. . . emphasize the wholeness and the unity of life, and protest by implication against “Sunday Christians” and “pulpit ministers.” Christianity being involved in the whole of life, it was important to break down artificial sacred and secular distinctions. From there it was a natural step to break down a distinction between secular and sacred teaching, and even between secular and sacred writings. A series of lectures on modern poets supported the conclusion that God, revealing himself in many ways, might Queen’s speak through the modern poet as well as through the Bible and that too sharp University a distinction between sacred writings and others might be harmful. There was a tendency also to break down the sharp distinction between the “Christian” and the “non-Christian” and therefore to challenge the traditional concepts of “conversion” and “the new birth.” There was an inclination to shift from the assumption of man’s inherent wickedness to the assumption of the Enlightenment that most men wish to be good and that the task of the church was to get them more and more involved in doing good. There was a shift away from the assumption that the kingdom of heaven must come through spiritual change in the individual, to the suggestion that the millenium could be approached, at least, by voluntary social work and also by legislation promoted by men of goodwill. This concept appeared very early in the proceedings of the conference, and was developed throughout the years when eminent Canadians. . . came to lecture on “The New Nation,” the nation in which intellectual enlightenment would be matched by social righteousness.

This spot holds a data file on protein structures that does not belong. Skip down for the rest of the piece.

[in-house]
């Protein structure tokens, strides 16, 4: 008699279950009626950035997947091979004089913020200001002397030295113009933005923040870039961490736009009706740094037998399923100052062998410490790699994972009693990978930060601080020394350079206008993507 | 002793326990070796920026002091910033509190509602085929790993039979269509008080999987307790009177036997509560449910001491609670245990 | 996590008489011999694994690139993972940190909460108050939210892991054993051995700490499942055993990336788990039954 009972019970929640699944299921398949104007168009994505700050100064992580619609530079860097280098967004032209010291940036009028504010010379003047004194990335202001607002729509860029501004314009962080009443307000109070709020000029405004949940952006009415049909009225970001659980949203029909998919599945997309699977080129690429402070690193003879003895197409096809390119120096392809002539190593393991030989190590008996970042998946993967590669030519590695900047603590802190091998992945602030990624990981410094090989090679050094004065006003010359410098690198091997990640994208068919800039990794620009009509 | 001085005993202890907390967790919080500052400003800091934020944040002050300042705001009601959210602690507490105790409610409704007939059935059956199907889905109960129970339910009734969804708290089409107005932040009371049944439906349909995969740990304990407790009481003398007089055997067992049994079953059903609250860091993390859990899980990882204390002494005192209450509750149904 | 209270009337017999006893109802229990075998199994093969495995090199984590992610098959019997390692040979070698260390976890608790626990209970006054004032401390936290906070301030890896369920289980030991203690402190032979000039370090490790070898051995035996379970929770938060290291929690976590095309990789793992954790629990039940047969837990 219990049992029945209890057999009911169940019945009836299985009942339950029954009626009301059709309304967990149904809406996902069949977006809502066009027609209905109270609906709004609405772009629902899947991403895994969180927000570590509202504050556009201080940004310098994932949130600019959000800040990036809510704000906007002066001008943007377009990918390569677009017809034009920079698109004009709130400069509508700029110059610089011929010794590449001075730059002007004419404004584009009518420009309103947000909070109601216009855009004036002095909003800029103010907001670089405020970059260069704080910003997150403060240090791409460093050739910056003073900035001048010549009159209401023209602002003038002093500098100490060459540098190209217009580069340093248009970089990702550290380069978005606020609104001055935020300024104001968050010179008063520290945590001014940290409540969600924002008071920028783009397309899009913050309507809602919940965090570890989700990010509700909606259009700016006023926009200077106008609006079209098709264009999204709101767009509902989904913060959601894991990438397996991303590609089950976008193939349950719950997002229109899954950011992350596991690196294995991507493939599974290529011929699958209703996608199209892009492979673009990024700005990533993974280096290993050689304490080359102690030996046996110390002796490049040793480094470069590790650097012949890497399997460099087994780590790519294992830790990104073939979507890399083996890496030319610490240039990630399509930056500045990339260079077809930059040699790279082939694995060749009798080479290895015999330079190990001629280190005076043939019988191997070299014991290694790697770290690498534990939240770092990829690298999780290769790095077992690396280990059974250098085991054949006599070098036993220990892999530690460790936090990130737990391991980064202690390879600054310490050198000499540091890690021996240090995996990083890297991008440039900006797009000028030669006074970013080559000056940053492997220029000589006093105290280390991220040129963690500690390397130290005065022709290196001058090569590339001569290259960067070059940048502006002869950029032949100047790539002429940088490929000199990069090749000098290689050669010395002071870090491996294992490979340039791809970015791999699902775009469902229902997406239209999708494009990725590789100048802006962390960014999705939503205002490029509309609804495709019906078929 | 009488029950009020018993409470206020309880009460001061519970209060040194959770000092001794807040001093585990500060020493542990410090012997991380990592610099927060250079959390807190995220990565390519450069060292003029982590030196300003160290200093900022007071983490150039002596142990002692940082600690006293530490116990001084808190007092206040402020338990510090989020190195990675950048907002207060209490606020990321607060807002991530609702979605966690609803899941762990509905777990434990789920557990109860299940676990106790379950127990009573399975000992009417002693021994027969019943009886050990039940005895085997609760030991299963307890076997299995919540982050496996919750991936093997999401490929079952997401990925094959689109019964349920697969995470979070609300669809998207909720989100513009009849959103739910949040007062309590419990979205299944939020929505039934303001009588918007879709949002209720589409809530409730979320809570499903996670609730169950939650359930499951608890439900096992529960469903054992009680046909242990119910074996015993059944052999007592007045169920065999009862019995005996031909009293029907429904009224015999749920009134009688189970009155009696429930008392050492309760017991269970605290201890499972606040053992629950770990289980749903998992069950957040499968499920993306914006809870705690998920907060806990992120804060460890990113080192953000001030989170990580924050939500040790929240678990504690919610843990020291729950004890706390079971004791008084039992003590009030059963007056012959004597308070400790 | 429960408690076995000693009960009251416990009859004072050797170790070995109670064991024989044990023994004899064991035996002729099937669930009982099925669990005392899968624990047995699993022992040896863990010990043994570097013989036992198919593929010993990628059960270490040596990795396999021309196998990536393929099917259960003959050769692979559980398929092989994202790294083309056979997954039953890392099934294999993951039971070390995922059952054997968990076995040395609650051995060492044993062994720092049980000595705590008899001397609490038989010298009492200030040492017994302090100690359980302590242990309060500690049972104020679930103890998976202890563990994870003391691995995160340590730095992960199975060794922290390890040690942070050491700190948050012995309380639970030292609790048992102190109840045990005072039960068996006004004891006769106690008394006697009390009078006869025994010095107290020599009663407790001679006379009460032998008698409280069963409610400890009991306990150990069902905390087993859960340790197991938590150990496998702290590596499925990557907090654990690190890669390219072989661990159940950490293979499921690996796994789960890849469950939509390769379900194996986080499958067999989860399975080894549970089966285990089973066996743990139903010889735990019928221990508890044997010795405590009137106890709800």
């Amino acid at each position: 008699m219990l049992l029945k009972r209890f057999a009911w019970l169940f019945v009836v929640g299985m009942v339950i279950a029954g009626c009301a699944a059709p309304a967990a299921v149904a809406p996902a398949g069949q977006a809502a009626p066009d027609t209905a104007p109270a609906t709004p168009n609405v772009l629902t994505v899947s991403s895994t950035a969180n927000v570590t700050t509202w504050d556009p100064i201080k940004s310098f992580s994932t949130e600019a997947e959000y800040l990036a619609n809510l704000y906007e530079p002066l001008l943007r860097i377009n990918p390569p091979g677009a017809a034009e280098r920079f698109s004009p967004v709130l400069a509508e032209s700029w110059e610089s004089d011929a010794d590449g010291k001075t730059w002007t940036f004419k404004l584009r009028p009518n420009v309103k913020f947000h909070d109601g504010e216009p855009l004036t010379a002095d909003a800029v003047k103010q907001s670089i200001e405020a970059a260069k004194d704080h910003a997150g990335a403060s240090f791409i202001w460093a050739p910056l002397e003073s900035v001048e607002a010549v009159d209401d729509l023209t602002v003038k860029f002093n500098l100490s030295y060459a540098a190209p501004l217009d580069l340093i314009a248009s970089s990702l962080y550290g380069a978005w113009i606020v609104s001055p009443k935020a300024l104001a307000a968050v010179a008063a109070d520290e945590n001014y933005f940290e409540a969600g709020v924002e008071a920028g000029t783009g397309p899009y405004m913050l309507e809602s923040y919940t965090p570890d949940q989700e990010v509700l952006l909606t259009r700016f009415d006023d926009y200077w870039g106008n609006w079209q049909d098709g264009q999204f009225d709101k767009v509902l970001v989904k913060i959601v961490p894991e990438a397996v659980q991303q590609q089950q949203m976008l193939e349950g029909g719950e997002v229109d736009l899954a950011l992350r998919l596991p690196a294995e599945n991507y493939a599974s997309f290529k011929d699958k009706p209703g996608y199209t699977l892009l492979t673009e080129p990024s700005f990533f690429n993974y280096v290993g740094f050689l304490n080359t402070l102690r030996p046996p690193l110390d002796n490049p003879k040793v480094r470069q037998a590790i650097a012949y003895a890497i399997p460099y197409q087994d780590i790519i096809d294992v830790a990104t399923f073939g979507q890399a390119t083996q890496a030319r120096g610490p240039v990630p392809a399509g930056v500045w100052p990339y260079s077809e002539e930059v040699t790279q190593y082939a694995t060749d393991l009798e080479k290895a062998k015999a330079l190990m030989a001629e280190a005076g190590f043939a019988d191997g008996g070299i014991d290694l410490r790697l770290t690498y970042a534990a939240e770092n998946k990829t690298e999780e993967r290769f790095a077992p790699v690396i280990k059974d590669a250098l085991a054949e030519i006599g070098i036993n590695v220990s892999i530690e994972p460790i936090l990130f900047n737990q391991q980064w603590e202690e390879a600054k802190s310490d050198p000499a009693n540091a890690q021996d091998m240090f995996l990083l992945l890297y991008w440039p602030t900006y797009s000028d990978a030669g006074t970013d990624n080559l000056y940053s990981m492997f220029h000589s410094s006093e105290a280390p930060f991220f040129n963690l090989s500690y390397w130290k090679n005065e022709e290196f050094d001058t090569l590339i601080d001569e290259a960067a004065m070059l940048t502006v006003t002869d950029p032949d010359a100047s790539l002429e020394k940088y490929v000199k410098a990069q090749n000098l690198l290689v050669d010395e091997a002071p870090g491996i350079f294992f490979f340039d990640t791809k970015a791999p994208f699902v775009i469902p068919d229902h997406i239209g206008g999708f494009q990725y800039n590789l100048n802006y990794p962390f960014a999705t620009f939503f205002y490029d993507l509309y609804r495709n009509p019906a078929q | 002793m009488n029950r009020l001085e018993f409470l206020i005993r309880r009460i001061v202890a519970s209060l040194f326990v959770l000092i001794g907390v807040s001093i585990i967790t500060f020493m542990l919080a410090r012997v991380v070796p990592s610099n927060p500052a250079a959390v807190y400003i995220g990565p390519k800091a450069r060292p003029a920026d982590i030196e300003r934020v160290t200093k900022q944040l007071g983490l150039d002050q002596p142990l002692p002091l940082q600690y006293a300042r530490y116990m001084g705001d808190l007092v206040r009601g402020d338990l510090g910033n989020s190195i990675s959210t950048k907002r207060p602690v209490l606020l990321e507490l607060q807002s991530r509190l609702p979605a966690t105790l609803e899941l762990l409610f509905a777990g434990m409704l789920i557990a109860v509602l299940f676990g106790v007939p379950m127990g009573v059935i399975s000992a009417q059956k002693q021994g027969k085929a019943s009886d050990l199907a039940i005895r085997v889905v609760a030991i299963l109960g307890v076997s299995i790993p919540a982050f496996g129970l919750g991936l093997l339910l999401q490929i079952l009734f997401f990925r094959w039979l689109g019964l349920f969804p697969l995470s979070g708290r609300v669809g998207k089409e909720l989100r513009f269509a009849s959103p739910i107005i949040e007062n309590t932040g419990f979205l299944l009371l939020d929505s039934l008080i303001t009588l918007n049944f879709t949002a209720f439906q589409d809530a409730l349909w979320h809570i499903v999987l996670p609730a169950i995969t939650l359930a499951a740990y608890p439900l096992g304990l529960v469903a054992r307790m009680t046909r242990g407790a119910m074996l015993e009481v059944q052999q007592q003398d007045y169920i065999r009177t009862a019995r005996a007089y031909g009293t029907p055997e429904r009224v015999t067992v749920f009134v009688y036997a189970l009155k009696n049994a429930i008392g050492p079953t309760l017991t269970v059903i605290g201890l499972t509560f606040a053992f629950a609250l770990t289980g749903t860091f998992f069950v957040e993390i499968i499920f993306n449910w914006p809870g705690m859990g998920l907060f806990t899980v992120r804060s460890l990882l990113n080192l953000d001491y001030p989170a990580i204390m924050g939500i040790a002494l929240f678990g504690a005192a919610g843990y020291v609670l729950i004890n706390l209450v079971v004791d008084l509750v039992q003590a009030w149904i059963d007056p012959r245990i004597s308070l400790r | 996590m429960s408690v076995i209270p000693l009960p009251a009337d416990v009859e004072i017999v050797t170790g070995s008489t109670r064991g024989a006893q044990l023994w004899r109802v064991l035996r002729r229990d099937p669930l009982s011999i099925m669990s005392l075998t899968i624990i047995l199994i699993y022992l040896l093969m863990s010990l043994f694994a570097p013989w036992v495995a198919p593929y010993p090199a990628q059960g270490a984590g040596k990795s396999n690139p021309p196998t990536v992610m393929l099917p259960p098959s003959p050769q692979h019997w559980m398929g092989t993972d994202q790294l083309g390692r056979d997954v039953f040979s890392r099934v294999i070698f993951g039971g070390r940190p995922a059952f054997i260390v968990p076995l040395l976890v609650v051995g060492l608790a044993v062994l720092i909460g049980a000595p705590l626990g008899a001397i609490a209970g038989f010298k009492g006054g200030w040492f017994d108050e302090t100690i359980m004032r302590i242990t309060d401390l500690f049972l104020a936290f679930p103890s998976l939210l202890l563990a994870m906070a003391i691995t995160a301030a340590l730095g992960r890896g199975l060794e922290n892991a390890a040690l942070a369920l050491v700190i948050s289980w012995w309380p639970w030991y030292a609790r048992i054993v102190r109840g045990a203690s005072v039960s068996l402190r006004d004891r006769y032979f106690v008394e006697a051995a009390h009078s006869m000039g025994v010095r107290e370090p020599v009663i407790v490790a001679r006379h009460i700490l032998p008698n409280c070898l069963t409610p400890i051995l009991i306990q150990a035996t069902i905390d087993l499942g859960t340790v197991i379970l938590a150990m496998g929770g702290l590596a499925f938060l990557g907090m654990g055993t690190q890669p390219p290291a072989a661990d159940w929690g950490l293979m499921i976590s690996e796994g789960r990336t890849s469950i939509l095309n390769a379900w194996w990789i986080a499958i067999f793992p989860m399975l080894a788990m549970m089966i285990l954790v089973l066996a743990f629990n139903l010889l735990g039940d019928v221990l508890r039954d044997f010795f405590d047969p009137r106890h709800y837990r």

Where do you draw the line?

  1. The Unity of the Christian life
  2. Sacred-Secular distinction
  3. Bible and non-canonical books
  4. Believer-non-believer distinction
  5. Human nature (inherent goodness vs. the fall)
  6. The advance of the kingdom through spiritual ministry and social activity
  7. Social (or national) righteousness